Book review: When the Dead Come Calling, by Helen Sedgwick

Down under the cliffs in the village of Burrowhead in the north-east of England is a cave full of ancient inscriptions and deep, stale recesses, with waves crashing against the pebbles at its hidden entrance. It is a claustrophobic shrine to past horrors, and early on in this new novel from Helen Sedgwick, we get the impression that whatever lies within it provides the key to both the past and the present. Following the gruesome murder of a Greek psychotherapist with a local practice, it becomes apparent that the village above the cave is also in thrall to old folk memories, and is similarly claustrophobic.

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William Gibson PIC: Keystone/Zuma/Shutterstock

Book review: Agency, by William Gibson

It is difficult to review William Gibson’s new novel without resorting to oxymoron. Is it a serious romp? A comic apocalypse? A cerebral caper? 
Well, in some ways it is all of these things. Gibson is often cited as the inventor of the word “cyberspace” and his futurological fictions seemed to predict, or at least imagine, virtual reality and interconnected digital platforms. All this is true, but it omits to mention that he can pace a plot like few others and has a sardonic and incisive sense of humour. This new work shows him at his lightest, if angriest, compared with novels such as Neuromancer or Virtual Light. Despite the magnitude of the issues he addresses, it is handled with a vim and vamoosh that are a delight to read.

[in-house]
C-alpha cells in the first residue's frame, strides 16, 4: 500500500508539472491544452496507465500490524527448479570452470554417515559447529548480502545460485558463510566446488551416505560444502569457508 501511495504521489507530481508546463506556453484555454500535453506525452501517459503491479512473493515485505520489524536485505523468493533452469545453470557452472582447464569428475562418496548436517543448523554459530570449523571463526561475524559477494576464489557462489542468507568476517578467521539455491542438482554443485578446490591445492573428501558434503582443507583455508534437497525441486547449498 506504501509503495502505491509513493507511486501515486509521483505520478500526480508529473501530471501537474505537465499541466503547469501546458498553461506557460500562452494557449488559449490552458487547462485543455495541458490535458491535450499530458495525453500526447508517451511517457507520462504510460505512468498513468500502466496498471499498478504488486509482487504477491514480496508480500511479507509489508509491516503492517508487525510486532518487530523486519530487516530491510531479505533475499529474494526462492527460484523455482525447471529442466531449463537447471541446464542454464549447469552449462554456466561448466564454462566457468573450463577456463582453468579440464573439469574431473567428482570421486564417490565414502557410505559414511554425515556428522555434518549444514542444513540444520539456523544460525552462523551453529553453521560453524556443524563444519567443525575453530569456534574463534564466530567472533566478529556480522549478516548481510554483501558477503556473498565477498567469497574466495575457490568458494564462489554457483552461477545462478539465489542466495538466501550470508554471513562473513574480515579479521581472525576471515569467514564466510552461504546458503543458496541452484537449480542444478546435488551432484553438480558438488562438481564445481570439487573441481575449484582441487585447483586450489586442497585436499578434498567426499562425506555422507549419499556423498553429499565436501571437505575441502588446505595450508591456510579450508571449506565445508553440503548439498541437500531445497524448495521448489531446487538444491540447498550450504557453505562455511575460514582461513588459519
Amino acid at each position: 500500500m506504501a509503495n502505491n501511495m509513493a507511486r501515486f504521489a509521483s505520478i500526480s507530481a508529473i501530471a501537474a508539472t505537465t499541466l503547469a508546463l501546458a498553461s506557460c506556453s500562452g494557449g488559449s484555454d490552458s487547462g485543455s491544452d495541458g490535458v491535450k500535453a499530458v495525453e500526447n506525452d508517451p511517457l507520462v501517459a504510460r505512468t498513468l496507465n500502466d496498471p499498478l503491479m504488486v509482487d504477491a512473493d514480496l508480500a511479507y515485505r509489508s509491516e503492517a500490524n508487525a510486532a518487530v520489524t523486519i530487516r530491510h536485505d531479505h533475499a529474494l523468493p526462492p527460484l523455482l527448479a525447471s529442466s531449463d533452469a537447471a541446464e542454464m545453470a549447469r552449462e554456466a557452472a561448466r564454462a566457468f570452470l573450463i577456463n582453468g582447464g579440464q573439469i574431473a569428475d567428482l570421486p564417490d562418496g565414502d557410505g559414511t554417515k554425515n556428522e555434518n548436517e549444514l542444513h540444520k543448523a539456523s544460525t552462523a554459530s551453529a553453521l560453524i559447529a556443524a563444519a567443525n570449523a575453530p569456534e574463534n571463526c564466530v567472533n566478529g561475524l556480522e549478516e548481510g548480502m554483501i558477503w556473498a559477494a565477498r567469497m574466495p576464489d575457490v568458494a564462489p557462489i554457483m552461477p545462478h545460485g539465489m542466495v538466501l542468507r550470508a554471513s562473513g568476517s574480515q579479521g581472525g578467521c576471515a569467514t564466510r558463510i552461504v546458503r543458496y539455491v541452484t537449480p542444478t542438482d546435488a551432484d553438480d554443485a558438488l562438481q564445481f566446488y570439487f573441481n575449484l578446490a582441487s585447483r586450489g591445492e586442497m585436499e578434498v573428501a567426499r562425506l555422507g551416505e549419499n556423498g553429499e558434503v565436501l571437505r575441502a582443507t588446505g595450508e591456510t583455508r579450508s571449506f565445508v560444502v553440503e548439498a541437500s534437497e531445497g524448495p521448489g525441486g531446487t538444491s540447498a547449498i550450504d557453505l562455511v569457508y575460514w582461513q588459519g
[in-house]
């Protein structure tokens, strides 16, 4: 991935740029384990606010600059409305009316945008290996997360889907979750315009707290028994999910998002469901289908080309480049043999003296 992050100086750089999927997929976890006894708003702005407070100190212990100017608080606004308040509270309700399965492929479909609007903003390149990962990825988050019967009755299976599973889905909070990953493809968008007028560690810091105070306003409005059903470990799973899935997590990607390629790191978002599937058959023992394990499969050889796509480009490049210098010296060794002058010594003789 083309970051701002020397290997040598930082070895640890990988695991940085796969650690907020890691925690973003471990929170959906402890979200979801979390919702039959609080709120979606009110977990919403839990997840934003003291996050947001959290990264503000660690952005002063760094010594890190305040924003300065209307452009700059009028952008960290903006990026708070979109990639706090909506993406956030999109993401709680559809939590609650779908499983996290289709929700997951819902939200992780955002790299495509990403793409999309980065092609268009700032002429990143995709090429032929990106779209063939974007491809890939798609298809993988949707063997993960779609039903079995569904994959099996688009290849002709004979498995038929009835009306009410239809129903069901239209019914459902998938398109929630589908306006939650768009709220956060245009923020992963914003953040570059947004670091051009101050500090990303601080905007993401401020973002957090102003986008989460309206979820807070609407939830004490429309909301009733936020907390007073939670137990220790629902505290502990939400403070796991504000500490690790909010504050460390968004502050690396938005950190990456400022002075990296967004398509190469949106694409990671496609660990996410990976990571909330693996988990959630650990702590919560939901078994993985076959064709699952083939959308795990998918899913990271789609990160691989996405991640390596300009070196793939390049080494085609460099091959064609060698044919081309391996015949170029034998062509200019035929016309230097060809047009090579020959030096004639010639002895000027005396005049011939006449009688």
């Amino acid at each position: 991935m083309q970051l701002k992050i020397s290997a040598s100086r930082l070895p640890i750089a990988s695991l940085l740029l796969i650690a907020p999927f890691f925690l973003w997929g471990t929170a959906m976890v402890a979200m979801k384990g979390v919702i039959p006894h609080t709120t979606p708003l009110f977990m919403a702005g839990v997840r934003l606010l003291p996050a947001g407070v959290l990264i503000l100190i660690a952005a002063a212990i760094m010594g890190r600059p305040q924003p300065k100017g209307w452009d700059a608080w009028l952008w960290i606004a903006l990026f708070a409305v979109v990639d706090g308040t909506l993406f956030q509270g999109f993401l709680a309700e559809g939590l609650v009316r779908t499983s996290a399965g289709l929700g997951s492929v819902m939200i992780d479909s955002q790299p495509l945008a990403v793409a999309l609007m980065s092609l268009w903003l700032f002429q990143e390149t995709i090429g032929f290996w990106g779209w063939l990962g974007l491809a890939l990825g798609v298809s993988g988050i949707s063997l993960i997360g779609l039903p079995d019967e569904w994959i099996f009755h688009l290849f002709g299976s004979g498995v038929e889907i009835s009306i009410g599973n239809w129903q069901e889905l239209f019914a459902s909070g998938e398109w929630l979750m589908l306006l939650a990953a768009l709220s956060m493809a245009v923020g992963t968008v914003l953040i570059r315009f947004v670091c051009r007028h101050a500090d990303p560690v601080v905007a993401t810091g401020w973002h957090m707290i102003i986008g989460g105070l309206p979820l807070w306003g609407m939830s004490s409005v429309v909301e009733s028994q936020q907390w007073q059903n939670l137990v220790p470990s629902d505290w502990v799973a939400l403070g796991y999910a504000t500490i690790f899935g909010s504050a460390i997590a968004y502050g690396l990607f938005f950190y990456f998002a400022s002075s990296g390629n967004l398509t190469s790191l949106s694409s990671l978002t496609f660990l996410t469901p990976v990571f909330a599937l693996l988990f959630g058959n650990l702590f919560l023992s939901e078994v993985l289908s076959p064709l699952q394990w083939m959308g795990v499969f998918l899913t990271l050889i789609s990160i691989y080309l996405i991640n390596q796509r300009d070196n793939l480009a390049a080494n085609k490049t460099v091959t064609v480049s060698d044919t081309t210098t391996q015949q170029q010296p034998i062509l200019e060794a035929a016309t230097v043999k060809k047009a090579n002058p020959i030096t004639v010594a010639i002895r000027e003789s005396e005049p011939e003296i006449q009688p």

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Isabel Allende PIC: Daniel Roland / AFP via Getty Images

Book review: A Long Petal of the Sea, by Isabel Allende

A Long Petal of the Sea, admirably translated from the Spanish by Nick Caister and Amanda Hopkinson, is an agreeably old-fashioned novel. There is nothing clever or tricksy about it, and, though it is set mostly in Chile, there is no pretentious and tiresome magic realism. Instead we have an easy-flowing narrative and credible characters. It’s the kind of novel that used to be more common than it is now, reminding me of good, if for the most part forgotten, novelists of the mid-20th century such as RC Hutchinson and Thomas Armstrong.